Today’s watercolor experiment:

The next step in You Can Paint Vibrant Watercolors in Twelve Easy Lessons by Yuko Nagayama is painting grapes and mangos. The only grapes I had were very good, but I ate them and I didn’t have a mango. A few days ago, I bought my wife a hydrangea that had very dramatic coloring. I thought this would be a great substitute for the grapes. The hydrangea bloom consists of a bunch of miniature flowers all gathered together… almost like a bunch of grapes, only with much more elaborated shapes.

Photograph: Hydrangea

One feature that struck me as unusual was the purple color of the stamens at the center of some of the component flowers. The dramatic red-to-green transition also caught my eye.


I began with a sketch and tried to apply the lesson of the ‘grape’ chapter. Ms. Nagayama advised against drawing each grape individually, concentrating on just a few of them. This is what I did with the flowers. I filled in the spaces between the flowers I drew from the actual bloom, with hydrangea-looking flower parts.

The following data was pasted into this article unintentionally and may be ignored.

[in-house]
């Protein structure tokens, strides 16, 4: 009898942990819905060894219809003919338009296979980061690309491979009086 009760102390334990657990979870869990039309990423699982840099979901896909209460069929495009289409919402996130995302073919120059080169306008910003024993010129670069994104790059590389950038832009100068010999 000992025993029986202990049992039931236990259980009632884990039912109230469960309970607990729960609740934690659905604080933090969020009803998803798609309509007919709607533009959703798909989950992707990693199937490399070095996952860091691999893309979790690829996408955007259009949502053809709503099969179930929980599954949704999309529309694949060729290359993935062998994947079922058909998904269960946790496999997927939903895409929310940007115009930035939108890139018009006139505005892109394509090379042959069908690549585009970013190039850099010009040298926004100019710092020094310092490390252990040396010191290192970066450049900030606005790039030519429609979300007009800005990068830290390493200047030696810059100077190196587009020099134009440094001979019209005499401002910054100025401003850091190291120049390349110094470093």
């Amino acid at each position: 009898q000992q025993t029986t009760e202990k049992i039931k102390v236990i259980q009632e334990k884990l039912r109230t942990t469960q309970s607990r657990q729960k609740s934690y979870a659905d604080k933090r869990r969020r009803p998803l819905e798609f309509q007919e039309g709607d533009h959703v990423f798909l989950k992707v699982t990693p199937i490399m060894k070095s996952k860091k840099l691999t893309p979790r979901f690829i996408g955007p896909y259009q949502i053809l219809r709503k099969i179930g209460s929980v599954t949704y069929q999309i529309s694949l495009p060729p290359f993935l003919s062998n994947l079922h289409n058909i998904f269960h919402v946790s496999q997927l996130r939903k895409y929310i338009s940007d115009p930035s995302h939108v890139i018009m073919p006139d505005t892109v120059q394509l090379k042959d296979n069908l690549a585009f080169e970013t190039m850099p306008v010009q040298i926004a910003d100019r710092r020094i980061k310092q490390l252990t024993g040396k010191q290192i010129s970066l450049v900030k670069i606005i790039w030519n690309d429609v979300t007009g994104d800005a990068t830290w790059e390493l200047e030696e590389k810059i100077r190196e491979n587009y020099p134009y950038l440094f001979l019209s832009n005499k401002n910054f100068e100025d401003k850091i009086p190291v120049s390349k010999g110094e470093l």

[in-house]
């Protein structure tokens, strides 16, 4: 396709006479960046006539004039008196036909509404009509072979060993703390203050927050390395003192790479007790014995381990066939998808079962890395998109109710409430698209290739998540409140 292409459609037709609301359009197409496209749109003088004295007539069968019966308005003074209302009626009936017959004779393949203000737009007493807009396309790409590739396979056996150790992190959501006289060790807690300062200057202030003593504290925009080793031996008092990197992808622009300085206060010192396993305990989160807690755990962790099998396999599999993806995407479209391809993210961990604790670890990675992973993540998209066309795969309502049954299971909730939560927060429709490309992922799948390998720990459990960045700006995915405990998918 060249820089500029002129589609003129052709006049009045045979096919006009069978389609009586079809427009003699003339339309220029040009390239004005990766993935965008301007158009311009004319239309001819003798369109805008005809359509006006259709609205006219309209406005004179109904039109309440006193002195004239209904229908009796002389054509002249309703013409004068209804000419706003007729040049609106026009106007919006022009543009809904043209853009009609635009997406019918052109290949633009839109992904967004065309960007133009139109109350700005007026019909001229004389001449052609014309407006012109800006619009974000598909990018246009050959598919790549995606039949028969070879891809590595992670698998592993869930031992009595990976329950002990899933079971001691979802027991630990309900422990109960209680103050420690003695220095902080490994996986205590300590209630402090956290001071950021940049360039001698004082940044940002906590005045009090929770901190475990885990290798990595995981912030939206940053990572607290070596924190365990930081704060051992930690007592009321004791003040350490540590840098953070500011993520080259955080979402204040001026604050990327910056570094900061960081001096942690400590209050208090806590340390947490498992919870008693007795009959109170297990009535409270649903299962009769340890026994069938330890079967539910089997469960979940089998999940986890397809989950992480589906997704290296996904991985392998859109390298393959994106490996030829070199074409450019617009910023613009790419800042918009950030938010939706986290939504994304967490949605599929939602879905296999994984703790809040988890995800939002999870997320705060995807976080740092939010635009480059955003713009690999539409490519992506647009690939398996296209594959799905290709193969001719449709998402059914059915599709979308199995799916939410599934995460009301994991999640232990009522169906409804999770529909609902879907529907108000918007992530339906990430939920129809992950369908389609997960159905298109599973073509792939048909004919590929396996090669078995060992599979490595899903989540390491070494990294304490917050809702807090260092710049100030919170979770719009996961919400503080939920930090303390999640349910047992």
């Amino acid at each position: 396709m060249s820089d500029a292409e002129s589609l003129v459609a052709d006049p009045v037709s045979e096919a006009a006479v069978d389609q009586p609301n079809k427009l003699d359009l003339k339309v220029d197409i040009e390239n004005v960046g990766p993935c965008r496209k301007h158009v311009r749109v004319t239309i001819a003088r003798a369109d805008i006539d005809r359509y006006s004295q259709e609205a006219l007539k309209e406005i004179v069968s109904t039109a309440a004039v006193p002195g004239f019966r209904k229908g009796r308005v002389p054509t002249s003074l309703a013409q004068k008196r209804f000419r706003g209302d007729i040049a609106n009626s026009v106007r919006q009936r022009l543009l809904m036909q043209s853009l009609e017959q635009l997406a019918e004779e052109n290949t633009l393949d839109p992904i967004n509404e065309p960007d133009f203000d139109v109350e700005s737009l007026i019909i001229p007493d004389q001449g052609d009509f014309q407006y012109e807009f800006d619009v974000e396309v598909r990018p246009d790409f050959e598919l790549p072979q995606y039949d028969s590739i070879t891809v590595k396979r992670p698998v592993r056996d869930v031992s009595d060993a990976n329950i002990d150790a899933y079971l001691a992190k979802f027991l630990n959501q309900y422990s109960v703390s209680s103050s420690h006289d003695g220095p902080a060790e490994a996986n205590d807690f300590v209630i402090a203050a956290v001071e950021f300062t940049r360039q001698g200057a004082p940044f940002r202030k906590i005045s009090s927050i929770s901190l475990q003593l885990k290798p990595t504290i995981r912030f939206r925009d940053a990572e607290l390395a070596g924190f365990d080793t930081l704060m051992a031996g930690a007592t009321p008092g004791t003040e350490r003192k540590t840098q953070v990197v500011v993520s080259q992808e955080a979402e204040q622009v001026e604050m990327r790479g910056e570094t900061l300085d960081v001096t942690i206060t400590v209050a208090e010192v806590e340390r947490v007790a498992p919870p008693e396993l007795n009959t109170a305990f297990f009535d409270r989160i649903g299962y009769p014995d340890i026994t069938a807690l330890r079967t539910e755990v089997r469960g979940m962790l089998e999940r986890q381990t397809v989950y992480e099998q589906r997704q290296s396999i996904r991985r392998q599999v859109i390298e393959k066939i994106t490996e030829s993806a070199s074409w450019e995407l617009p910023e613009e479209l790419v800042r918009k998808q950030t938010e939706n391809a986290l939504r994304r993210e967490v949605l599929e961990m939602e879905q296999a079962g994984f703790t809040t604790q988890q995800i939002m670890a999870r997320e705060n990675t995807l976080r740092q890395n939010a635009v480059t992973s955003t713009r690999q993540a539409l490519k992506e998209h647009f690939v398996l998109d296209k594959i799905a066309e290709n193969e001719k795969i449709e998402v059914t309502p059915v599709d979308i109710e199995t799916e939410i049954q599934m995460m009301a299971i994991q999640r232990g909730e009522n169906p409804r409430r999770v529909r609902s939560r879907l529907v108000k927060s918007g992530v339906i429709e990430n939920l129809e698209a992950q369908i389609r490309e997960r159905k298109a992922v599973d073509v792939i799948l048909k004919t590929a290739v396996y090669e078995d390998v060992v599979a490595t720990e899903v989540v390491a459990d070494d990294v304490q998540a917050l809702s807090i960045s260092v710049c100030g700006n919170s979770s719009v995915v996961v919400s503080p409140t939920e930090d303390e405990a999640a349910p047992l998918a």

I started painting the lighter areas with phthalo yellow green, but switched to lemon yellow. I thought I would have a bit more flexibility beginning with an underpainting of yellow. I tried a few different reds: permanent red deep (MaimeriBlu), cadmium red and carmine. Ultimately, I used carmine for the parts of the bloom in shadow and cadmium red for the brighter areas.

I was not satisfied with the shadow areas, which I painted with the most concentrated carmine red. Adding a dash of lamp black seemed to solve that issue. I didn’t mind that the shadowy red lost its saturation. It appeared desaturated in real life.

I tried different combinations of red and yellow green for surface of the petals and the dark veins that revealed themselves through the oblique lighting. I did not succeed with these colors and again used lamp black to delineate the veins of some of the flowers.

Watercolor: Hydrangea

14″x11″ 90# Cold Pressed Watercolor Pad


I like the overall shape of the bloom, but I didn’t seem to capture the lighting of the petals to any satisfactory degree. Unfortunately I wasn’t able to capture the purple center of some of the flowers either. The object of my next hydrangea practice session will be to try capturing an individual flower or maybe just one petal.

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